Helicopter EMS (HEMS) transports are a valuable yet very expensive resource. Unfortunately, many state trauma systems or local EMS agencies do not provide specific guidance for best use. A group at the University of Alabama in Birmingham performed a geospatial analysis of helicopter transports in their area to determine the efficiency of HEMS operations.
This group created a sort of “heat map” that showed the number of transports overlaid on a geographical map of their catchment area. It included HEMS transports over a 6-year period directly from the scene. Drive and flight times were calculated, and the latter also included flight time to reach the scene.
Here are the factoids:
Nearly 3000 patients were identified, and 1911 had scene locations recorded so analysis could be performed
35% of patients had minor injuries with ISS 1-8 (!!)
Median flight time was 58 minutes, and median drive time was only 65 minutes
In 28% of cases, drive time would have been shorter than flight time when considering time for the helicopter to reach the scene
Conclusion: over one fourth of patients might have arrived at the hospital more quickly by ground ambulance
Here are some questions for the authors and presenter to consider in advance to help them prepare for audience questions:
Why include time for the helicopter to reach the scene but not a ground ambulance? Doesn’t this stack the deck in favor of ground transport?
Was there any correlation between scene proximity and high ISS? This might have been a reason for calling the helicopter.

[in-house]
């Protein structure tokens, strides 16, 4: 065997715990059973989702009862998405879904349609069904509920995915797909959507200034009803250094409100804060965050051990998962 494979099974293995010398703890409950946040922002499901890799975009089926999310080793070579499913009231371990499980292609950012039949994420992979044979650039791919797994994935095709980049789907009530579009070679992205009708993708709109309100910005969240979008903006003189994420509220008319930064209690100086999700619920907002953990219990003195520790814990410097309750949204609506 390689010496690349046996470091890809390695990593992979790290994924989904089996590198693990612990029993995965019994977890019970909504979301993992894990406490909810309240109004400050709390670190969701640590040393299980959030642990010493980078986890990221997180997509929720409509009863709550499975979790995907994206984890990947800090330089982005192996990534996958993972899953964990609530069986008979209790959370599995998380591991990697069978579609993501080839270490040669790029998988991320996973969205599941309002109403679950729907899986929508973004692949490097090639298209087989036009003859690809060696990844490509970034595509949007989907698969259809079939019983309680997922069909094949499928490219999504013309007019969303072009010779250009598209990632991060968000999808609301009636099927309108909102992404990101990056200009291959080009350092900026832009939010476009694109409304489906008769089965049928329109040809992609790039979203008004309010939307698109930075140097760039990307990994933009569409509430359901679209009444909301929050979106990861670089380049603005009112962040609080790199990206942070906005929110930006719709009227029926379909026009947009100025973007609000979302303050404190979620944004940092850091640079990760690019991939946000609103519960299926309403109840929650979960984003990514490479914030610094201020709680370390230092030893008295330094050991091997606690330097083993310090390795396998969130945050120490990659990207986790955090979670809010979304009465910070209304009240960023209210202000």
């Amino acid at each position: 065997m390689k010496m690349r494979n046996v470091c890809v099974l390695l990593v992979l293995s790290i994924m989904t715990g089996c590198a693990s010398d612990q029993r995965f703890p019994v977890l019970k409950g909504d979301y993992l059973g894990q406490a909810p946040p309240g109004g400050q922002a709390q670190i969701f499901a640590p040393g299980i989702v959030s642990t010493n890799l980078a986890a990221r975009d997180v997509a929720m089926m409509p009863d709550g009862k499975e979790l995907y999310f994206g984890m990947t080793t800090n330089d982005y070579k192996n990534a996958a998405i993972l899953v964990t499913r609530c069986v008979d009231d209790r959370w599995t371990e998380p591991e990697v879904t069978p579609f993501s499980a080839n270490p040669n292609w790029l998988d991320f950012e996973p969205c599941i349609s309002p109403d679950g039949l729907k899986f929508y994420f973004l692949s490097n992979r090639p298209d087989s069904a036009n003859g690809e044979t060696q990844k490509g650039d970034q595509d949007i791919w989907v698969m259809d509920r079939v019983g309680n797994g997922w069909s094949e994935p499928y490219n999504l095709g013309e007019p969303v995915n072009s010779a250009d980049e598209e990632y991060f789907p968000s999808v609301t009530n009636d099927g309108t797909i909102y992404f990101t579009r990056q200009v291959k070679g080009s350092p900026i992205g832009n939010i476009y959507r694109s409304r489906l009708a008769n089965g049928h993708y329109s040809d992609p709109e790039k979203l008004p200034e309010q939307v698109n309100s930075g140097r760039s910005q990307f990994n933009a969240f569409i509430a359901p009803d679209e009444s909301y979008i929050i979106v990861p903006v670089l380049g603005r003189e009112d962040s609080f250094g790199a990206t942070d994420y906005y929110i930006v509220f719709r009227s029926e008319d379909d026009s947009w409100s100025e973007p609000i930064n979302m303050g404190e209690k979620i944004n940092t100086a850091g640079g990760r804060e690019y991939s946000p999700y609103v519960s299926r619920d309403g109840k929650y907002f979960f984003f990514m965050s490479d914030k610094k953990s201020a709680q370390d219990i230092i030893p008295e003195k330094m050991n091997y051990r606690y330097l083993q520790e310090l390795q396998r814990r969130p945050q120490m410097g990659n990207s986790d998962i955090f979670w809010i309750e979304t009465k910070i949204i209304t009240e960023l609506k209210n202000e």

Did you see any patterns in the low ISS group? This could provide insight into the EMS thought processes. These patients are potentially the low hanging fruit to direct educational activities to reduce HEMS use.
This is thought-provoking work and I look forward to hearing all the details!
Reference: Use of helicopters for retrieval of trauma patients: a geospatial analysis. EAST 2019, Quick Shot Paper #26.
Unneeded use of helicopter emergency medical services (HEMS) air transport is a problem around the world. This scarce and valuable resource tends to be over-utilized, resulting in unnecessary costs to patients and the health care system in general. Unfortunately, good and objective criteria for HEMS transport have been hard to come by.
A group at the University of Pittsburgh published a study earlier this year, developing an objective scoring system based on a huge dataset from the National Trauma Databank. They used a portion of the data to develop a model, and the remainder to test it. They developed the AMPT, which identified patients that showed a survival benefit with helicopter transport:
For this AAST abstract, they sought to validate the scoring system using an entirely different database, the Pennsylvania Trauma Systems Foundation registry. They used 14 years of data, and reviewed nearly a quarter million records. Once again, the authors were looking at in-hospital survival.
Here are the factoids:
20% of patients were transported by air
But only 11% were predicted to benefit by using AMPT
For patients with an AMPT score < 2, transport by air did not increase survival
For patients who had an AMPT score >2 and were actually transported by air, survival was improved by 31% (!)